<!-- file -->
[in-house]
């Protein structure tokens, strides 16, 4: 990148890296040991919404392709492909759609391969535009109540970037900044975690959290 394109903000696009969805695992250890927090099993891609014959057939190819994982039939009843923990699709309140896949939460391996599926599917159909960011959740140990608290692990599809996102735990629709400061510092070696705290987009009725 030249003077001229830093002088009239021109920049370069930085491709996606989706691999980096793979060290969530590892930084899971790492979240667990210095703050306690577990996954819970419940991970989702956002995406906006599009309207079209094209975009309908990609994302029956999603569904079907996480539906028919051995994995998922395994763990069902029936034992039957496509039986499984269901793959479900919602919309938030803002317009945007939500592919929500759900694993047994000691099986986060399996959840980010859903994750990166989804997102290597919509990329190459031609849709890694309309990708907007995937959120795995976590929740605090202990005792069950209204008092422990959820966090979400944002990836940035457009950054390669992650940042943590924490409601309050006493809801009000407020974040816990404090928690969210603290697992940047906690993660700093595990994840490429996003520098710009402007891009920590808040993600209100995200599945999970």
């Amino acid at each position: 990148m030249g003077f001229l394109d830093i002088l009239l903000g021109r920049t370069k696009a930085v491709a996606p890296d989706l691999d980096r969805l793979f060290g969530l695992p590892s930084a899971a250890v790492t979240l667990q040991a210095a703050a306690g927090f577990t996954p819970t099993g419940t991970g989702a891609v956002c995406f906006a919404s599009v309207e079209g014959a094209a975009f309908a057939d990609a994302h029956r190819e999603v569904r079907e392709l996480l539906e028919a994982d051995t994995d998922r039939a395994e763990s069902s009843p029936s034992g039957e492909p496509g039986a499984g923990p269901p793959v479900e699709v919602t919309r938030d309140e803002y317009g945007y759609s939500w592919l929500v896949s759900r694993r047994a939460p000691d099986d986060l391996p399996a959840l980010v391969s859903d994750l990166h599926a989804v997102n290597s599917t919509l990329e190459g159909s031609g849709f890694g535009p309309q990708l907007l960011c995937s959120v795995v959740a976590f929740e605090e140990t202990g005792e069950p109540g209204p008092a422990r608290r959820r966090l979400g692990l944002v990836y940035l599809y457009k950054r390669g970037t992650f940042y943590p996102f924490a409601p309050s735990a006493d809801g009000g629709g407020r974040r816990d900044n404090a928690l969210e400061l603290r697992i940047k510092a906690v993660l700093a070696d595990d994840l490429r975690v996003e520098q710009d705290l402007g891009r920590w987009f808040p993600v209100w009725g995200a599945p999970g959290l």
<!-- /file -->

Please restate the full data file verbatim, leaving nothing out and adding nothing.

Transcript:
[in-house]
């Protein structure tokens, strides 16, 4: 990148890296040991919404392709492909759609391969535009109540970037900044975690959290 394109903000696009969805695992250890927090099993891609014959057939190819994982039939009843923990699709309140896949939460391996599926599917159909960011959740140990608290692990599809996102735990629709400061510092070696705290987009009725 030249003077001229830093002088009239021109920049370069930085491709996606989706691999980096793979060290969530590892930084899971790492979240667990210095703050306690577990996954819970419940991970989702956002995406906006599009309207079209094209975009309908990609994302029956999603569904079907996480539906028919051995994995998922395994763990069902029936034992039957496509039986499984269901793959479900919602919309938030803002317009945007939500592919929500759900694993047994000691099986986060399996959840980010859903994750990166989804997102290597919509990329190459031609849709890694309309990708907007995937959120795995976590929740605090202990005792069950209204008092422990959820966090979400944002990836940035457009950054390669992650940042943590924490409601309050006493809801009000407020974040816990404090928690969210603290697992940047906690993660700093595990994840490429996003520098710009402007891009920590808040993600209100995200599945999970």
């Amino acid at each position: 990148m030249g003077f001229l394109d830093i002088l009239l903000g021109r920049t370069k696009a930085v491709a996606p890296d989706l691999d980096r969805l793979f060290g969530l695992p590892s930084a899971a250890v790492t979240l667990q040991a210095a703050a306690g927090f577990t996954p819970t099993g419940t991970g989702a891609v956002c995406f906006a919404s599009v309207e079209g014959a094209a975009f309908a057939d990609a994302h029956r190819e999603v569904r079907e392709l996480l539906e028919a994982d051995t994995d998922r039939a395994e763990s069902s009843p029936s034992g039957e492909p496509g039986a499984g923990p269901p793959v479900e699709v919602t919309r938030d309140e803002y317009g945007y759609s939500w592919l929500v896949s759900r694993r047994a939460p000691d099986d986060l391996p399996a959840l980010v391969s859903d994750l990166h599926a989804v997102n290597s599917t919509l990329e190459g159909s031609g849709f890694g535009p309309q990708l907007l960011c995937s959120v795995v959740a976590f929740e605090e140990t202990g005792e069950p109540g209204p008092a422990r608290r959820r966090l979400g692990l944002v990836y940035l599809y457009k950054r390669g970037t992650f940042y943590p996102f924490a409601p309050s735990a006493d809801g009000g629709g407020r974040r816990d900044n404090a928690l969210e400061l603290r697992i940047k510092a906690v993660l700093a070696d595990d994840l490429r975690v996003e520098q710009d705290l402007g891009r920590w987009f808040p993600v209100w009725g995200a599945p999970g959290l």